Often the loneliness we experience begins as children and is a feeling that grows, and sometimes consumes us, into adulthood. Rejection or being ignored by parents, bullying by classmates, not fitting in with the cool kids, not being able to live up to the “perfect image” that society has created to measure your value and worth all play into the experience of isolation. It’s amazing that, although technology has allowed us to be more “connected” today than at any other time in history, we have never been more alone. In the spirit of “sharing”, we have a need to white-wash our lives to be accepted, and in doing so, we become more and more isolated from our true selves and others in our lives. We compare our behind the scenes footage with other’s highlight reels and day-by-day feel less and less worthy and slip further and further away.
Not only are we isolating from others, but we’re also isolating from ourselves. As I have helped people from all walks of life, time and time again I hear people struggling to answer the questions: “Who am I?”, “Why am I here?”, “How do I fit in?”, “What is my purpose?”, “How am I making a difference and leaving a legacy?”. Challenges to answer these questions, carrying the burden of being alone, often pushes people to do things to make themselves feel better…even for a short time. The bottle…the pill…the needle are often the insidious paths people find and take to find relief from loneliness. For a short time, we’re able to forget…but what we don’t realize is the prison of addiction we’re building, day-by-day, brick-by-brick, doesn’t bring connection, it only leads to more withdrawal, shame, guilt, isolation…loneliness. No longer can we look into the eyes of those we love. No longer can we look into the mirror. Everywhere we go we’re confronted with the painful reality of the bondage we endure.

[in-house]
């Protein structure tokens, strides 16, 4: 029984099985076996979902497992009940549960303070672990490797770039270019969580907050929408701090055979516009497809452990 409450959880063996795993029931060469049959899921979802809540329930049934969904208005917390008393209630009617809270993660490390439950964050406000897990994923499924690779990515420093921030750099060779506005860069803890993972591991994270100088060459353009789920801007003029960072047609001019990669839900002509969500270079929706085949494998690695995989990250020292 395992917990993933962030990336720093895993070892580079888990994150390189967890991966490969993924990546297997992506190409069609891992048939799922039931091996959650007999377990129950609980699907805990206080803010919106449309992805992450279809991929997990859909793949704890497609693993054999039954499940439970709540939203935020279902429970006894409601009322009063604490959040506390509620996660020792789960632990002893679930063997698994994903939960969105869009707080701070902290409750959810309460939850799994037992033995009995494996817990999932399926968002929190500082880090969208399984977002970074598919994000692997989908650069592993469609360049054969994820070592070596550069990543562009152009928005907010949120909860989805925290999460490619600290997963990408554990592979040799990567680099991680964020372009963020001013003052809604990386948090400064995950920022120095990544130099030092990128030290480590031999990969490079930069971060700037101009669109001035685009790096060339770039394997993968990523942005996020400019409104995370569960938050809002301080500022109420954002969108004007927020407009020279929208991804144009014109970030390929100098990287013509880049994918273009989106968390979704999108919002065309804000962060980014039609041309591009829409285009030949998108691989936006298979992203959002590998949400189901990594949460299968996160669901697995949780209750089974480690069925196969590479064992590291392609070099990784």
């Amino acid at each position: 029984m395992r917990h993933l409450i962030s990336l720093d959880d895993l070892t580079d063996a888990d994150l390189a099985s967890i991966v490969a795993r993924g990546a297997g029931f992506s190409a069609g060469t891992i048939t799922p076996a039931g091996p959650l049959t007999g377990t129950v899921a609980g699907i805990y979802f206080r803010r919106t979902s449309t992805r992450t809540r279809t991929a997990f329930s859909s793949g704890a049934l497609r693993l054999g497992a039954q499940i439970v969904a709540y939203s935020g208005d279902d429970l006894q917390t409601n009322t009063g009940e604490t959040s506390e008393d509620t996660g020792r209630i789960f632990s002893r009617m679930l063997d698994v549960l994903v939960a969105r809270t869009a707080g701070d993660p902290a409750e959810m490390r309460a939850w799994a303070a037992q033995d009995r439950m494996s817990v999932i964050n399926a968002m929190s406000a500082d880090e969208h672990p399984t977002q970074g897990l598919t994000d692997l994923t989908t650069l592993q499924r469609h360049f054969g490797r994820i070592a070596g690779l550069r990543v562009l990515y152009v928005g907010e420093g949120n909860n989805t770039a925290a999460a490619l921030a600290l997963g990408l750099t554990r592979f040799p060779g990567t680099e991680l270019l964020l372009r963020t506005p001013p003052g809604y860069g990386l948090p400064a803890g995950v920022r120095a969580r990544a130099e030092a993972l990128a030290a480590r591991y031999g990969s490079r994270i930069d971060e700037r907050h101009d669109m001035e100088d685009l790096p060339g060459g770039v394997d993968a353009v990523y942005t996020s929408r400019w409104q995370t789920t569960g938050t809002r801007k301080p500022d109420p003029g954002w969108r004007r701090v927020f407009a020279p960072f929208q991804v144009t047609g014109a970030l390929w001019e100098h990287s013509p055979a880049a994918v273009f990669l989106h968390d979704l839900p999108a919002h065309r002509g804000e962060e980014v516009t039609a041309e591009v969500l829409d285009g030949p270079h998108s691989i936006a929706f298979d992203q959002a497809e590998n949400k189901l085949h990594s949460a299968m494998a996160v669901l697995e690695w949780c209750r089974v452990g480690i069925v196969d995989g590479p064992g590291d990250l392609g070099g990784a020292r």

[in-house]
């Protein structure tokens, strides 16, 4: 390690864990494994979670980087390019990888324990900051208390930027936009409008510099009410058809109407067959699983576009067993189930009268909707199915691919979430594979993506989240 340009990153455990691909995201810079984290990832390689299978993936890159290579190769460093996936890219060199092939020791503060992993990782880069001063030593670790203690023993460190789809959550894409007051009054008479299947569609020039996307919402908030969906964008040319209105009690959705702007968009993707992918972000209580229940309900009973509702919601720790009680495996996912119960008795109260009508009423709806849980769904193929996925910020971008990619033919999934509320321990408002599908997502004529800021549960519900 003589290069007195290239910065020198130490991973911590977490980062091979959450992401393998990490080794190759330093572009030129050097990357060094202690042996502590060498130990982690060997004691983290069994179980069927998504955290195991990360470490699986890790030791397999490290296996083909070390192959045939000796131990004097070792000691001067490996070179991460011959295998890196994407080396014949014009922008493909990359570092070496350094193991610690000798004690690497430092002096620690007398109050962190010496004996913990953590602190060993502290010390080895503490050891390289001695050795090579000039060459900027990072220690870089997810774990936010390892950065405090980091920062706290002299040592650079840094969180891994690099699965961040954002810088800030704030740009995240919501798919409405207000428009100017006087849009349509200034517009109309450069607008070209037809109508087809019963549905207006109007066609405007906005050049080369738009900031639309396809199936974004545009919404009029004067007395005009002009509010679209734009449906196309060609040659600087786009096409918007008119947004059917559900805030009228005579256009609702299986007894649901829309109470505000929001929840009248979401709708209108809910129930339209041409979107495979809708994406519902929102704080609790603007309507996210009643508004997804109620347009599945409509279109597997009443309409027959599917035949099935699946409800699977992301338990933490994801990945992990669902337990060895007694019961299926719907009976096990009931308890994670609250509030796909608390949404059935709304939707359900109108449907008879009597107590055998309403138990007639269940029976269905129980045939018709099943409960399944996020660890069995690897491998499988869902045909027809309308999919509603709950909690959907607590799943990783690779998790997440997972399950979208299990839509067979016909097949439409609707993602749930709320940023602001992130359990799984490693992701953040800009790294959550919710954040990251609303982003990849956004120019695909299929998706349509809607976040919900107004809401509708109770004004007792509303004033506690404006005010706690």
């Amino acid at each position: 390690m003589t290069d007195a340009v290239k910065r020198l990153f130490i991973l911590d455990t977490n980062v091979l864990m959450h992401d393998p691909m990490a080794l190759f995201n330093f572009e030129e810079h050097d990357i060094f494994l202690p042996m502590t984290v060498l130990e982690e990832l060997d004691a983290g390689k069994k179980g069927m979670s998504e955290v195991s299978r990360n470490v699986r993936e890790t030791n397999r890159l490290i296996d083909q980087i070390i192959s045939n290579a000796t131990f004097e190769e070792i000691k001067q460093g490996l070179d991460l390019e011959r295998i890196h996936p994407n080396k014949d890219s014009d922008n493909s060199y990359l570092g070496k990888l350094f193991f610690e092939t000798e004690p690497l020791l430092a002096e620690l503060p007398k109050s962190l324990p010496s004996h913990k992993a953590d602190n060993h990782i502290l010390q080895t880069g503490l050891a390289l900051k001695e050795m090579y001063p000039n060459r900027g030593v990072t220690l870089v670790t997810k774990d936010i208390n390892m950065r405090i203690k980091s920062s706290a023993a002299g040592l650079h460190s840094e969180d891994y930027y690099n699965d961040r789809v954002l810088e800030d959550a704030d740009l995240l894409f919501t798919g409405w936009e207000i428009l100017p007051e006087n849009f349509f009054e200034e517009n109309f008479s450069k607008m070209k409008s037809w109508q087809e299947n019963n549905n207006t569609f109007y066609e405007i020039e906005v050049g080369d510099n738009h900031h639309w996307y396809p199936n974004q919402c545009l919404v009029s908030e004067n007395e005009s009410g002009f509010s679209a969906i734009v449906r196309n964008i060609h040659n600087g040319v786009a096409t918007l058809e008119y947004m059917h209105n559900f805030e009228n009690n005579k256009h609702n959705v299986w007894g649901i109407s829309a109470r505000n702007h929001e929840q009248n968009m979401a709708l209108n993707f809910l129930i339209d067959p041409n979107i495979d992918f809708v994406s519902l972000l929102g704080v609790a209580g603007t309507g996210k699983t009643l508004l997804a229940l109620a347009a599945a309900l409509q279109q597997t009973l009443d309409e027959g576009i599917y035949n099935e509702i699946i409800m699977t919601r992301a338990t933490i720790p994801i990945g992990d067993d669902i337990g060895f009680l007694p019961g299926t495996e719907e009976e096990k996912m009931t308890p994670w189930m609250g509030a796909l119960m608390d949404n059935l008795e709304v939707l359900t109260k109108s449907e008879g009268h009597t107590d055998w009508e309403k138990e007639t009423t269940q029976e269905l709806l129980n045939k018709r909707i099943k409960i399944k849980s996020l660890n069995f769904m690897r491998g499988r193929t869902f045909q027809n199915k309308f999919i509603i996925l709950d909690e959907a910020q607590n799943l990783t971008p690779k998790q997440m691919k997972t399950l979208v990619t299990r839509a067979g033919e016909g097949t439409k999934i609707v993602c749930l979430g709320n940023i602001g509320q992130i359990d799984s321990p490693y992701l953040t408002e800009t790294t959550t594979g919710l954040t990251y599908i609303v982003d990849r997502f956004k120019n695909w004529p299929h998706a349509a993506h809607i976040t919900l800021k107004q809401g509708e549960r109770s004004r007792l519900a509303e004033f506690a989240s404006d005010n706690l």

The disease of addiction has far reaching impact in our lives. It’s not just about the heroin, Oxycodone, meth, Xanax, or alcohol, but it’s also the feelings of being left out and unable to connect. As the drug addiction and alcohol addiction continues, isolation gets deeper…and more substance is needed to mask the loneliness and pain. And so, the downward spiral begins, leading those suffering deeper and deeper into the abyss of loneliness, isolation and illegal drug addiction to mask the pain.